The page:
Wired Is the Latest Publication to Provide a Secure Space for Sources Bearing Information

Wired signs on to SecureDrop

While Wired is the latest in a still-expanding group of publications offering sources a secure, anonymous space to send information through SecureDrop, there’s something a little different about Wired signing on.

SecureDrop, according to Wired’s Andy Greenberg, was a Wired brainchild:

SecureDrop was, in some respects, invented at WIRED. In 2013, WikiLeaks inspired then-WIRED editor Kevin Poulsen and the late information activist Aaron Swartz to create a prototype for software that would let any site launch a similar portal for leakers and whistle-blowers. That tool, initially called DeadDrop, first found a home at WIRED’s Condé Nast sister publication, the The New Yorker. Its open-source code was quickly adopted by the Freedom of the Press Foundation, where Edward Snowden now leads the team that maintains it. In the meantime, it’s been redesigned, renamed SecureDrop, and extensively audited for security vulnerabilities.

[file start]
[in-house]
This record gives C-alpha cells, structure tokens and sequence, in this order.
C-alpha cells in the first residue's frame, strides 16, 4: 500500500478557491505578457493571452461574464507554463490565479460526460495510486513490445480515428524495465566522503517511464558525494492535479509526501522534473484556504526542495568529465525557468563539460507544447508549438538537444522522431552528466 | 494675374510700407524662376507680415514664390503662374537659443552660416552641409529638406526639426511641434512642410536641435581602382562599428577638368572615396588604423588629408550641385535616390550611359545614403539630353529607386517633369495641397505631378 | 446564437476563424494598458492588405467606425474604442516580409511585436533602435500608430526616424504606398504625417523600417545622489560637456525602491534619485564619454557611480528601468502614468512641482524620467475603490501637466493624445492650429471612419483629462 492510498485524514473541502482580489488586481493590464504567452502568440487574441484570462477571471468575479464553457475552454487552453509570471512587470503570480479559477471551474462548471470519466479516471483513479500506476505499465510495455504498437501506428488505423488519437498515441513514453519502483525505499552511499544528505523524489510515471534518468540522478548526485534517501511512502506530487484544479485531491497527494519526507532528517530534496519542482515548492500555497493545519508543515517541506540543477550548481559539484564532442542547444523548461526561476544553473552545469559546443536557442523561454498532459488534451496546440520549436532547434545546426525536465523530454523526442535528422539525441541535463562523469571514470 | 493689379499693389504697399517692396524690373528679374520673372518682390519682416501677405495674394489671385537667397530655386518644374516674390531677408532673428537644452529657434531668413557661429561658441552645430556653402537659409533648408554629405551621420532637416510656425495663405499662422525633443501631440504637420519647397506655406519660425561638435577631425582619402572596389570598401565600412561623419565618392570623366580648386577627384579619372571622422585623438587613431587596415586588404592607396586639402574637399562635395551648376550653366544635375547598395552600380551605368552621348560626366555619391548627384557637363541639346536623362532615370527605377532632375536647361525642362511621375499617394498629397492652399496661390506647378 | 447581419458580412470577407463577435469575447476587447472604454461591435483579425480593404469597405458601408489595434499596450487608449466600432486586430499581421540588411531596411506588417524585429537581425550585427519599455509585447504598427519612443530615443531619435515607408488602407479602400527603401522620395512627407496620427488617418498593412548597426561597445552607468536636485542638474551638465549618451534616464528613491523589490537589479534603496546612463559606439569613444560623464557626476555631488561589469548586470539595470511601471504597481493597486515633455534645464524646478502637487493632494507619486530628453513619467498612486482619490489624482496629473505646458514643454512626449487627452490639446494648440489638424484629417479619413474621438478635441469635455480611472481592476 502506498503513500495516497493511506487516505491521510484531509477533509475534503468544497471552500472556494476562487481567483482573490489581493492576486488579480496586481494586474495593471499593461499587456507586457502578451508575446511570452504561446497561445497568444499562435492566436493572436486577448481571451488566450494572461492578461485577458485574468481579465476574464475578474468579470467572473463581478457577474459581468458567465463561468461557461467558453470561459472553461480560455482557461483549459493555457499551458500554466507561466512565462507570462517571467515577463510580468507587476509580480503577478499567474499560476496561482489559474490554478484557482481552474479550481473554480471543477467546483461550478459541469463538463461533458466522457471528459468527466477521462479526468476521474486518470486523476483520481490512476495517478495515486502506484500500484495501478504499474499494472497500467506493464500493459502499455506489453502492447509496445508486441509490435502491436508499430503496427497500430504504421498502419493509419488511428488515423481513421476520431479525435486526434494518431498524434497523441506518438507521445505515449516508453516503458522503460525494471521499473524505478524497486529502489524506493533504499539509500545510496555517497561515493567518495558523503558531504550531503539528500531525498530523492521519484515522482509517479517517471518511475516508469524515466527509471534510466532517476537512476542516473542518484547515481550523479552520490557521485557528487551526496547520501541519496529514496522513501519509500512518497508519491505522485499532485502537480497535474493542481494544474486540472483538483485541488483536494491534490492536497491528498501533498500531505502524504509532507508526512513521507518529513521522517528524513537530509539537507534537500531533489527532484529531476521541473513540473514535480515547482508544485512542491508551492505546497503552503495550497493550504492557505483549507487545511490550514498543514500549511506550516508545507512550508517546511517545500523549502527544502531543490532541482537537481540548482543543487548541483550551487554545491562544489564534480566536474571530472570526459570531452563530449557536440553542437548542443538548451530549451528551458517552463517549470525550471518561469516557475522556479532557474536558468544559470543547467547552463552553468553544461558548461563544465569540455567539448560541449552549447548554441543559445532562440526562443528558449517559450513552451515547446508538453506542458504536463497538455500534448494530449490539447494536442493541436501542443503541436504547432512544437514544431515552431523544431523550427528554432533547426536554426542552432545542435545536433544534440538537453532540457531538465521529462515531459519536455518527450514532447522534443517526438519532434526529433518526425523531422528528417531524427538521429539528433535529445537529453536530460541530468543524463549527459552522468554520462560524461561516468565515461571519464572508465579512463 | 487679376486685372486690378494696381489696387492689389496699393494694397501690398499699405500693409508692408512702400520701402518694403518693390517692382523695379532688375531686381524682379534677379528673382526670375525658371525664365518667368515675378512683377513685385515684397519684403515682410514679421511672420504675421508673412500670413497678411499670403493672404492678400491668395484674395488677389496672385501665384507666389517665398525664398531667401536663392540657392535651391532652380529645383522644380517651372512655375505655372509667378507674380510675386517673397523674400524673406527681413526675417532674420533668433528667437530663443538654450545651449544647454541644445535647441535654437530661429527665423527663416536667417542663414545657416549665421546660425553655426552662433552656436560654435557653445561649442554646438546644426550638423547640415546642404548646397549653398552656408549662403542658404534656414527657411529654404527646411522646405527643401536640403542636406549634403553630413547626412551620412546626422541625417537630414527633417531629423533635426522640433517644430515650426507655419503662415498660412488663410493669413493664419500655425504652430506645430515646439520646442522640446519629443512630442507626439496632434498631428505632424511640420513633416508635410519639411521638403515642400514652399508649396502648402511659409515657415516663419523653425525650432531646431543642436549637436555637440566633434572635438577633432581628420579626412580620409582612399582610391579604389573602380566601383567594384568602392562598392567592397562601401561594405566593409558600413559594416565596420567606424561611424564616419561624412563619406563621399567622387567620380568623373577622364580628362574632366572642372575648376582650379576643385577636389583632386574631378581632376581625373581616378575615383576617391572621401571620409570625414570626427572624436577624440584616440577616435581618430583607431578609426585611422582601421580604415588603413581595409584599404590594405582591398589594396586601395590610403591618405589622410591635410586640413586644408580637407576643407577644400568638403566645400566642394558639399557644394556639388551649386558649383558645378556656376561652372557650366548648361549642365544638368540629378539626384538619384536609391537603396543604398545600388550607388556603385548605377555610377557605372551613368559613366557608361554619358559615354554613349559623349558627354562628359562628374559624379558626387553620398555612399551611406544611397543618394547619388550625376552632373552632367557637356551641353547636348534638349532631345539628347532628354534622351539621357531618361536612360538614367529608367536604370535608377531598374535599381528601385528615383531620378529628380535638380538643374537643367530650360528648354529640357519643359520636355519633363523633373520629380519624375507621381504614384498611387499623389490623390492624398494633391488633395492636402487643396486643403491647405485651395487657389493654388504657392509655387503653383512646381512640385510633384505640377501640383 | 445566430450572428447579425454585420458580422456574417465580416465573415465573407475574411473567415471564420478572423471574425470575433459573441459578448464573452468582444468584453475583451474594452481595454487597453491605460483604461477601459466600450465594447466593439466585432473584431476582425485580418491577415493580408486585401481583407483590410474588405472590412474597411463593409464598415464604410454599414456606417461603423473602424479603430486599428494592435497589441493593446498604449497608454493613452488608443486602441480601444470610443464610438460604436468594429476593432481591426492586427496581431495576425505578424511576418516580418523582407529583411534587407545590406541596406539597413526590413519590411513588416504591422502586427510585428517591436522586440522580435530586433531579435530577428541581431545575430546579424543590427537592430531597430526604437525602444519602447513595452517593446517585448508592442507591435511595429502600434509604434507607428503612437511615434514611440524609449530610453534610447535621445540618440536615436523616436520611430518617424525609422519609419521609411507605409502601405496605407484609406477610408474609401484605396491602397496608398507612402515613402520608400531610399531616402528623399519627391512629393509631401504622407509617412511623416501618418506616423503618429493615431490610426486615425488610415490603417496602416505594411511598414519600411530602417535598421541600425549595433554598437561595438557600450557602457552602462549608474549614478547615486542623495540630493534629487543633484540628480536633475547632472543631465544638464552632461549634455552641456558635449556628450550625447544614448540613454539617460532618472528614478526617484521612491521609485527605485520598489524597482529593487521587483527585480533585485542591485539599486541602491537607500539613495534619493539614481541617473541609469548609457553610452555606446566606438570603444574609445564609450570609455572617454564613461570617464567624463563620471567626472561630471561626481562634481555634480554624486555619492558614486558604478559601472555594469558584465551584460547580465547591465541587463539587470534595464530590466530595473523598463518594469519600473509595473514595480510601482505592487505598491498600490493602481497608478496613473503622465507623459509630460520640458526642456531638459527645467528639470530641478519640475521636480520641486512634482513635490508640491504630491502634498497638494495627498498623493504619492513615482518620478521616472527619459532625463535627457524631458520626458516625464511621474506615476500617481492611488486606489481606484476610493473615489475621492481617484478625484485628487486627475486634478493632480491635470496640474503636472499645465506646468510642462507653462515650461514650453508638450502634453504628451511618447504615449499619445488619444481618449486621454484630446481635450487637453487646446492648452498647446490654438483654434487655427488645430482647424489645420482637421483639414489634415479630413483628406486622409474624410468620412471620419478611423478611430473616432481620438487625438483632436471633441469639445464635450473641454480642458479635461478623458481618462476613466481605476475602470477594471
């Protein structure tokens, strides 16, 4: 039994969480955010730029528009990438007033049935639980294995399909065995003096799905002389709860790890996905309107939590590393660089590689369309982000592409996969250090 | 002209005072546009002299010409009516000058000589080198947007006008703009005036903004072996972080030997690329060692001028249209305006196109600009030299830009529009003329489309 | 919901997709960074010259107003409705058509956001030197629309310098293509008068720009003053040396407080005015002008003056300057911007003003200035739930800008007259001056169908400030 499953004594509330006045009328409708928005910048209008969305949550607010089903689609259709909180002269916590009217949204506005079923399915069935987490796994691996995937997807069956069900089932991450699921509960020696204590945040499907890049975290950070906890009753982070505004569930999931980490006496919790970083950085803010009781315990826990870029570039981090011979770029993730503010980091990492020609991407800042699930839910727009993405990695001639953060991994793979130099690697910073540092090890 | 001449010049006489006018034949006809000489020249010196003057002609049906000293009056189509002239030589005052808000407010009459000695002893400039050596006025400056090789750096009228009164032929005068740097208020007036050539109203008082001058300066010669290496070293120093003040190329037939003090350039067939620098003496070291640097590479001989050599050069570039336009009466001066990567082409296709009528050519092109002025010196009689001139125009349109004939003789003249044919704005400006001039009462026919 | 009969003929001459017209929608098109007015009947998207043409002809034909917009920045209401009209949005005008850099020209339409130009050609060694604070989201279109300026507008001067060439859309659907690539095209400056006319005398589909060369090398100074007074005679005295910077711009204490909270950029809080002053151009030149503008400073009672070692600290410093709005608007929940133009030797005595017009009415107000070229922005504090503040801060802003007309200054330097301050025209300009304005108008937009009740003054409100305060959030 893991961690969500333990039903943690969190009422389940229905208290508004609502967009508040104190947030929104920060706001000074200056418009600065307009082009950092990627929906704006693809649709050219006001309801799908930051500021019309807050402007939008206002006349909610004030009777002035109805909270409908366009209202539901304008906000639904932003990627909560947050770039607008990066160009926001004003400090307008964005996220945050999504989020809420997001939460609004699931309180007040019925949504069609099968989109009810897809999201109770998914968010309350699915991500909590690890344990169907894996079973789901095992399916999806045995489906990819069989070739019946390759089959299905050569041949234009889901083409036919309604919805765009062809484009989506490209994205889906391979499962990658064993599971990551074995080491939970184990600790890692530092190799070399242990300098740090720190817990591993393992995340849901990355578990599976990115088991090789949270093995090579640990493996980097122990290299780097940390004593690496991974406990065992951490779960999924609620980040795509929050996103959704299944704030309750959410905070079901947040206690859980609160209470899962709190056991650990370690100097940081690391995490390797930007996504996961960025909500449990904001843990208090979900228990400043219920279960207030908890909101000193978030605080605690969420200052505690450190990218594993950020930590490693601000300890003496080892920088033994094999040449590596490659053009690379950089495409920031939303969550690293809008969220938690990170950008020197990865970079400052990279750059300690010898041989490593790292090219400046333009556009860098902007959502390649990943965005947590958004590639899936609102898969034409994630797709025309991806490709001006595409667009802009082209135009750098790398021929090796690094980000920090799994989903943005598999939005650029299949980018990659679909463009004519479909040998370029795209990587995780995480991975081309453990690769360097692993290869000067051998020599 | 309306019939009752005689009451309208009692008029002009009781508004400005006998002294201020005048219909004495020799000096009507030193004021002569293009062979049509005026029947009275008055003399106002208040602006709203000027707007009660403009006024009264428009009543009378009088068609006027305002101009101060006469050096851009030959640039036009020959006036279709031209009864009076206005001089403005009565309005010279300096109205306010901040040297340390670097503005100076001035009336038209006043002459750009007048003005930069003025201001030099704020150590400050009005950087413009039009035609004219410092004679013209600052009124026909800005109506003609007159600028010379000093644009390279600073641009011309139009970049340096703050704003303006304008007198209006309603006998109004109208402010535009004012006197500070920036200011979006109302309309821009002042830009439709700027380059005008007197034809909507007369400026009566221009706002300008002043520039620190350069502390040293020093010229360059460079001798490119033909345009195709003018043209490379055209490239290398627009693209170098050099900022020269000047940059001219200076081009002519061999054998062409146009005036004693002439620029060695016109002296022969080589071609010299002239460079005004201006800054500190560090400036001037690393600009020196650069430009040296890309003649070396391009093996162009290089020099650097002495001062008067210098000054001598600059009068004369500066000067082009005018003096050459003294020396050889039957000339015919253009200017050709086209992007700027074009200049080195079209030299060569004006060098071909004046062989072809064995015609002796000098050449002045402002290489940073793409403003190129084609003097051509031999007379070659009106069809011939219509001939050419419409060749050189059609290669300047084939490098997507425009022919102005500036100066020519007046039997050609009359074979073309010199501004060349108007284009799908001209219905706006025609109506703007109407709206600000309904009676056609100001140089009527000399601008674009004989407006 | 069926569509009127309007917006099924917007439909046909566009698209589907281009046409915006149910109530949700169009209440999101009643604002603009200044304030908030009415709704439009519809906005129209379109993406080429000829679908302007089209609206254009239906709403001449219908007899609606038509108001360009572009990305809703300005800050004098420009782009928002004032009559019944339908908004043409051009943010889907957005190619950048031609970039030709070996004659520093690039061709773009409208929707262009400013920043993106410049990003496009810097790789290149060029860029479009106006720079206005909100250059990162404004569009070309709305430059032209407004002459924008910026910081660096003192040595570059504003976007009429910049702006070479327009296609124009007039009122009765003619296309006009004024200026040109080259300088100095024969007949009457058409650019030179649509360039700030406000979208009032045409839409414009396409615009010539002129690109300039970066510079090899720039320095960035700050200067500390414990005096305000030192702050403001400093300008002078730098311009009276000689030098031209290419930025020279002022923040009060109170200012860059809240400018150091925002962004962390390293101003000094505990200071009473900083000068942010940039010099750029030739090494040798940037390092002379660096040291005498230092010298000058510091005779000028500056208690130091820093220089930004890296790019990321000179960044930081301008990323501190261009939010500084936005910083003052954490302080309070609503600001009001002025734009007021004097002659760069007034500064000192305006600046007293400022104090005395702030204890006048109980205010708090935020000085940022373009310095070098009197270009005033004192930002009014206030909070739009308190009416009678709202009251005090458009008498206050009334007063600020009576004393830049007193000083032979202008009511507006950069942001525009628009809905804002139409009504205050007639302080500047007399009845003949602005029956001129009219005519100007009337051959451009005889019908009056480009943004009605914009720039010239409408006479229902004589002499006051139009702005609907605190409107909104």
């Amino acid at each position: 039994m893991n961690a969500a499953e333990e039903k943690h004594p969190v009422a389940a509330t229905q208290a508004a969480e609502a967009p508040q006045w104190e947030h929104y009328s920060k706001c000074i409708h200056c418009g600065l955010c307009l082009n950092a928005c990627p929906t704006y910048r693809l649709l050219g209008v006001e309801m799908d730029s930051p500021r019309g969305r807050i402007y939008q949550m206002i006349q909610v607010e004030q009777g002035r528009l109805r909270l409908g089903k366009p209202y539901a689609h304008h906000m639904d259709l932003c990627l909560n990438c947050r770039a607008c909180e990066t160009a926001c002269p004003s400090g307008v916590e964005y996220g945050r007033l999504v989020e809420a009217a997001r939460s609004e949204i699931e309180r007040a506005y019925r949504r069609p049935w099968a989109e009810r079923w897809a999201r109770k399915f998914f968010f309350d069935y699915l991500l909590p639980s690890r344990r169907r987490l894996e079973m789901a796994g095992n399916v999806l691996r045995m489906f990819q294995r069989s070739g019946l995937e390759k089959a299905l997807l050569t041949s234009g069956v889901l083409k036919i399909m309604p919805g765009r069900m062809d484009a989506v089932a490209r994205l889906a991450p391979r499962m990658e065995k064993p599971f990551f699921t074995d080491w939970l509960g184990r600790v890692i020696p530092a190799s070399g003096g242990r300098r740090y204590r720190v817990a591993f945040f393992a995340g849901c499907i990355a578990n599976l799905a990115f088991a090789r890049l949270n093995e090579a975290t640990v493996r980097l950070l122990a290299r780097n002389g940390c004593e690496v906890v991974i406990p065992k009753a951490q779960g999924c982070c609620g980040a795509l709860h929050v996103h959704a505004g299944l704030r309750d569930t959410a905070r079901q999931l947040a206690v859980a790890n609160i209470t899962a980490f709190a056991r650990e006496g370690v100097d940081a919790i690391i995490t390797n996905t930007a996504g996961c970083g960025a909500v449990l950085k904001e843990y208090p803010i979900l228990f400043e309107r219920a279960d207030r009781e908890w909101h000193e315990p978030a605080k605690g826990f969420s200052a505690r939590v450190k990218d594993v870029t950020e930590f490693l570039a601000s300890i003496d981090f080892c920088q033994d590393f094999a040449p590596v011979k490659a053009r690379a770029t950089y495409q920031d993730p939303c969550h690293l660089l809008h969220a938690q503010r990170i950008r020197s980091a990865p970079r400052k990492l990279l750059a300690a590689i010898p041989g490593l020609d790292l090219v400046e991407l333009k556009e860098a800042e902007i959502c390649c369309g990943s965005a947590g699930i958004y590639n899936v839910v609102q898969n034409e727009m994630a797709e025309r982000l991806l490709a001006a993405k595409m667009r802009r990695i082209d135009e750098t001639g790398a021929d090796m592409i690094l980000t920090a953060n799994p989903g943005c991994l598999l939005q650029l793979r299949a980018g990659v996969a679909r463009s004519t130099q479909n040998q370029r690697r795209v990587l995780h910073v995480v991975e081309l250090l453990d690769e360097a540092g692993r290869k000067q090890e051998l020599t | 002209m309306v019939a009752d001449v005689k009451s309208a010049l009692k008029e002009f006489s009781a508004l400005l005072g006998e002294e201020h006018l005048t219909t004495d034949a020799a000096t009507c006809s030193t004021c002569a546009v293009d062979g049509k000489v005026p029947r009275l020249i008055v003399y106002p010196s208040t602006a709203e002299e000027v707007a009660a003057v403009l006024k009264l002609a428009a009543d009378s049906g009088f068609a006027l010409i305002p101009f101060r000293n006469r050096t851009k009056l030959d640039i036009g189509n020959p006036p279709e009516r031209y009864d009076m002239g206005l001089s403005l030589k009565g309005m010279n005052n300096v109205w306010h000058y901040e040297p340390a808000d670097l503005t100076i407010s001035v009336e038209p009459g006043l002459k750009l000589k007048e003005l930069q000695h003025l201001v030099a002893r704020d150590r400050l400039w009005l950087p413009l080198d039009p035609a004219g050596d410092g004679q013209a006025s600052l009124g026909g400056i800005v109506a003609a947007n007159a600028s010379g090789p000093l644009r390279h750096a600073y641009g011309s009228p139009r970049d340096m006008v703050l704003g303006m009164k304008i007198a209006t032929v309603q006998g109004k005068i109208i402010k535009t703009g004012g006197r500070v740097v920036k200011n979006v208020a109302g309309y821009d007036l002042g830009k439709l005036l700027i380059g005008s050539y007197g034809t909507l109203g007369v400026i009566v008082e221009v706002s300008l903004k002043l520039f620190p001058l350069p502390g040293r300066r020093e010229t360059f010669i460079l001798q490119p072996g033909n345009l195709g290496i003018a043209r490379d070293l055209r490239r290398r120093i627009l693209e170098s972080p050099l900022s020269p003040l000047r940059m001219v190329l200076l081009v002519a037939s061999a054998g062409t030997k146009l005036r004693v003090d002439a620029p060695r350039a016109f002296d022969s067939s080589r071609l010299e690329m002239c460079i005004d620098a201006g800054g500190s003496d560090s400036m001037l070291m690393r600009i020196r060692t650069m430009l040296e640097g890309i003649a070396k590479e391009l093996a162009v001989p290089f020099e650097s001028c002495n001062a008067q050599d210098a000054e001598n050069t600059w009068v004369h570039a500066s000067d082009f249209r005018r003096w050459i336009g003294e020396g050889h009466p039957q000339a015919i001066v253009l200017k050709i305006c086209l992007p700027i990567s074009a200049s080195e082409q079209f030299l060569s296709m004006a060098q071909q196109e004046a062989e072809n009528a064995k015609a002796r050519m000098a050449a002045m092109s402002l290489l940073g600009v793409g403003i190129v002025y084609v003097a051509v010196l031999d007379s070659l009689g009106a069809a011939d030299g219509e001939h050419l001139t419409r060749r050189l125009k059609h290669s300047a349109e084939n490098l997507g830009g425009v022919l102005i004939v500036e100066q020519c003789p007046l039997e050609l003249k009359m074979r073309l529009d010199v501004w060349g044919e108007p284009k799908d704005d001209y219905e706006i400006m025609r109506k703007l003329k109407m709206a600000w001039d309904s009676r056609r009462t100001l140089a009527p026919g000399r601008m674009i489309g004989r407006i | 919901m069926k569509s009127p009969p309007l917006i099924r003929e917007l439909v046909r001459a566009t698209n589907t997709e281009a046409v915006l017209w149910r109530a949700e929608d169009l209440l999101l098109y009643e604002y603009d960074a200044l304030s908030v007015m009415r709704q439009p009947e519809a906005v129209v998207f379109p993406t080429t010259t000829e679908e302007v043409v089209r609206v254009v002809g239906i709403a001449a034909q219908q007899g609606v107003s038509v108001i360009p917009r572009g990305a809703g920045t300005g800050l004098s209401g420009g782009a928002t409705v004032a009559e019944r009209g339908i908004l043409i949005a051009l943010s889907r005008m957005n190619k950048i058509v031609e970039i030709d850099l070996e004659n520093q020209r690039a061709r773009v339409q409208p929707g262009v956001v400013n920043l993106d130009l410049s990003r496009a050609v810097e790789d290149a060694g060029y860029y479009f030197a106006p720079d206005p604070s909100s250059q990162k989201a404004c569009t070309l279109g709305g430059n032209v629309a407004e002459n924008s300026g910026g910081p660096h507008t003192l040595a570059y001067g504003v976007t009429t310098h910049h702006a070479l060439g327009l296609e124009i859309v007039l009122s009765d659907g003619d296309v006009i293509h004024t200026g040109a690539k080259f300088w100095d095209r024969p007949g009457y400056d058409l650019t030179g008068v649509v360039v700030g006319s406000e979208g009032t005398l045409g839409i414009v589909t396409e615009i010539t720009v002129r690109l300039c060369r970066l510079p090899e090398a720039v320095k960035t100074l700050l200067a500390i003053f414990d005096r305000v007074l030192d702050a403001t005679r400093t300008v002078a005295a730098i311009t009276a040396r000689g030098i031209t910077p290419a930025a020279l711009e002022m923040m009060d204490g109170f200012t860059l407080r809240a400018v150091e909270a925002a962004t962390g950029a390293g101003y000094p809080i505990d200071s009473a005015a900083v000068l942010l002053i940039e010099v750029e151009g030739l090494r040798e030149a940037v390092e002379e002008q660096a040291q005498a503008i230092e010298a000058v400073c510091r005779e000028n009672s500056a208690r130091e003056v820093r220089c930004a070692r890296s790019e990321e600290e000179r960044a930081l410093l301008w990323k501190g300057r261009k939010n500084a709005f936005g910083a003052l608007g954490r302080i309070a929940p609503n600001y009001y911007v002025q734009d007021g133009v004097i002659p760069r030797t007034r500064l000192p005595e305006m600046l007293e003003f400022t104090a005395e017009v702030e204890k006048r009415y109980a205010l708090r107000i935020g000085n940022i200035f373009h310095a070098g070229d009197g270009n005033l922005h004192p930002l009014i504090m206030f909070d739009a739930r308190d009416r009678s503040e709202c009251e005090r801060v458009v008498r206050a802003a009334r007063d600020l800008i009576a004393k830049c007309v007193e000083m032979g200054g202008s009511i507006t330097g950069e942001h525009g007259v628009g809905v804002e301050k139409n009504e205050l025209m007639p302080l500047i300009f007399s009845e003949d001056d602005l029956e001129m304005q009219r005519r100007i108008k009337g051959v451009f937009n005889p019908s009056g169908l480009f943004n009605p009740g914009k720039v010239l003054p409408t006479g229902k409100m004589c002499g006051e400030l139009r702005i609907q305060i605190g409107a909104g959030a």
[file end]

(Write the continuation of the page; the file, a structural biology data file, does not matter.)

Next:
It’s fitting that The New Yorker was the first to sign on, considering that current Wired editor in chief Nicholas Thompson joined (or rejoined) Wired from the New Yorker, where he had been editor of newyorker.com.

Wired has instructions here on how would-be anonymous tippers can access SecureDrop, which as always requires use of a Tor browser as a first step. And because it is, after all, Wired, you can check out this excerpt published in February from The Art of Invisibility: The World’s Most Famous Hacker Teaches You How to Be Safe in the Age of Big Brother and Big Data by Kevin Mitnick that offers a comprehensive look at encryption, Tor, and how to make your email as private as possible, if you need the extra context. Most of us probably do.

Source: ADWEEK

Topics: SecureDrop, The Art of Invisibility, Edward Snowden, Freedom of the Press Foundation, Condé Nast, cyber security expert, Kevin Poulsen, keynote speaker, Nicholas Thompson, Wired, Tor, Aaron Swartz, Anydy Greenberg, Big Brother, Big Data, information security, Kevin Mitnick, New Yorker

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